The Pentagon Wants to Help Israel Build Another Huge Bunker
U.S. Army says new complex would mirror secretive “Site 911”
by JOSEPH TREVITHICK
Over the course of his election campaign, president-elect Donald Trump went back and forth on the idea of making American allies — even Israel — give more in return for military aid. Until those policies actually take shape, the Pentagon looks set to continue business as usual.
In November 2013, the U.S. Army Corps of Engineers announced plans to help Israel build a huge, secretive bunker, dubbed “Site 911.” Nearly three years later, the engineers are looking to hire someone to start work on another, similar facility.
This new “underground operational center” will include “offices, warehouses workshops and infrastructure,” the Corps’ Europe District explained in a Nov. 2, 2016 briefing. The site will be “similar to 911.”
The Europe District office handles construction projects in both Europe and the Middle East. The Army released the briefing and other presentations via FedBizOpps, the U.S. government’s main contracting website.
When Site 911 came into public view in November 2013, it caused quite a stir. Israeli authorities were distressed to learn specifics about the facility had leaked out into the open.
The Army’s publicly available contract documents included diagrams of the site and detailed descriptions of various features. The underground command center turned out to be part of Israel’s equally sensitive Arrow 3 ballistic missile defense system.
“If an enemy of Israel wanted to launch an attack against a facility, this would give him an easy how-to guide,” one anonymous Israeli military official told McClatchy more than six months later. “This is more than worrying, it is shocking.”
Still, some of the Army’s requirements seemed more curious than dangerous. The contract documents outlined things like decorative stones and recreational amenities.
Most notably, the engineers wrote out a lengthy set of specifications for mezuzas.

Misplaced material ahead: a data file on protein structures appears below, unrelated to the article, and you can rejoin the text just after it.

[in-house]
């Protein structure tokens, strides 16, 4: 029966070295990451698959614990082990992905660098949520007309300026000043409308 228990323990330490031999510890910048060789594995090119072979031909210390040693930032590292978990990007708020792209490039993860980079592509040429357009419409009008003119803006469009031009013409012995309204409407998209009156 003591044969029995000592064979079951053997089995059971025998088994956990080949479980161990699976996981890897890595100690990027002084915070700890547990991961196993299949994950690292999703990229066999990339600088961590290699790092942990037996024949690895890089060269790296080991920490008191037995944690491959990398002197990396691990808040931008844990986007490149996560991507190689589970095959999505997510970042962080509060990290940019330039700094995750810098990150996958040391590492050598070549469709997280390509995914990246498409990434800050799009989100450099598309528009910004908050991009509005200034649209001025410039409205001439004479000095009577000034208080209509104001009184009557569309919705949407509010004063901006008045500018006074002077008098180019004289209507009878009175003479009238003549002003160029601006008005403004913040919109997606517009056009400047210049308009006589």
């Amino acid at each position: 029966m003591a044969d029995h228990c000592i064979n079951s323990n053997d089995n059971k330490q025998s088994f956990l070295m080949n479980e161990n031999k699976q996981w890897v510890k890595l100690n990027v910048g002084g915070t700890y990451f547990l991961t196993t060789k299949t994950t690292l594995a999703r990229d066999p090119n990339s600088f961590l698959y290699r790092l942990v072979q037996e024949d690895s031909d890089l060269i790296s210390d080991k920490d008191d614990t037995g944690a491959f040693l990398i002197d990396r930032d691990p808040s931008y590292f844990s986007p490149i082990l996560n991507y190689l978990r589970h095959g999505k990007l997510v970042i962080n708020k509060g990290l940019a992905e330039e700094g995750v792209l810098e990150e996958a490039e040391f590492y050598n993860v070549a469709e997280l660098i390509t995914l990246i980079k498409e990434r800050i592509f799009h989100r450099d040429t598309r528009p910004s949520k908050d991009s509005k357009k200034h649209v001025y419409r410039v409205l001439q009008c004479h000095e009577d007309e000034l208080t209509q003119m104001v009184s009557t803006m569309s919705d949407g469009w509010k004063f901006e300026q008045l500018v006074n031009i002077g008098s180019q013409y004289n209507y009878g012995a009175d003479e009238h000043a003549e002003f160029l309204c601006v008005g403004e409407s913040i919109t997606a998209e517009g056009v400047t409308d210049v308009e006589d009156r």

“A mezuza (also spelled mezuzah) is a parchment that has been inscribed with Hebrew verses from the Torah, placed in a case and attached to a door frame of a Jewish family’s house as a sign of faith,” the Washington Post explained.
“These mezuzas, notes the Corps, “shall be written in inerasable ink, on . . . uncoated leather parchment” and be handwritten by a scribe ‘holding a written authorization according to Jewish law,’” the article added, citing the official proposal. “All Mezuzahs for the facility shall be affixed by the Base’s Rabbi or his appointed representative and not by the contractor staff.”
Not surprisingly, the mezuzas, the secretive nature of the project and the term “911,” set off anti-Semitic conspiracy theorists.
The reality, at least as far as the name was concerned, was far more banal. Each year, the U.S. Army works with the Israeli military major construction projects.
“U.S. Army Corps of Engineers Europe District awards an average of 10 to 14 foreign military sales contracts for the Israeli Ministry of Defense, ranging from $3 million to $10 million annually,” Jennifer Aldridge, an spokesperson for the organization, told War Is Boring in an Email in 2015. “Planning of future projects is a function of the Israeli Ministry of Defense.”
To keep things simple, engineers identify many of the sites by arbitrary control numbers. In addition, the November 2016 briefing seems to confirm the first site was a secure command bunker rather than a meeting place for the Illuminati.
As of Nov. 2, 2016, the Army had more than 40 projects planned for the next two years, including the second underground command center. Engineers expected the bunker would cost between $100 and $250 million and require multiple contracts for various parts of the project.
Unlike with Site 911, the Army did not release any detailed descriptions along with the briefings. If it is truly similar to the first subterranean base, the future facility could have three floors, each with 40,000 square feet of space.
Site 911 reportedly had an additional two, smaller sub-basements set aside for power generators and other equipment. Blast doors and other security features would protect anyone working inside the underground base.
We do know that all of the construction projects have to meet a lengthy set of legal requirements. Israel pays for all this using the U.S. Foreign Military Financing process.
Under this arrangement, the Pentagon gives a foreign government a grant for certain military equipment or construction projects. In turn, that country agrees to let the U.S. government run the contract process and give a certain portion of the deal to U.S. businesses.
But there are complex rules and exceptions about what counts toward what percentages.
“An item does not become Israeli content simply because it is purchased in Israel,” another briefing on the construction program in May, 2016 noted. “For example a generator manufactured in the U.S. but purchased from an Israeli agent is not Israeli content.”
On top of that, the Army engineers made it clear this process means contractors could not sue Israeli authorities if something goes wrong. However, if a war breaks out, Israeli officials can cut a separate deal with the builders to fix any damage.
If all goes as scheduled, the Army expects to issue contract for this second underground headquarters by September 2018. If it takes another two years to put up all the individual buildings, Trump could running for reelection by the time Israel gets the site up and running.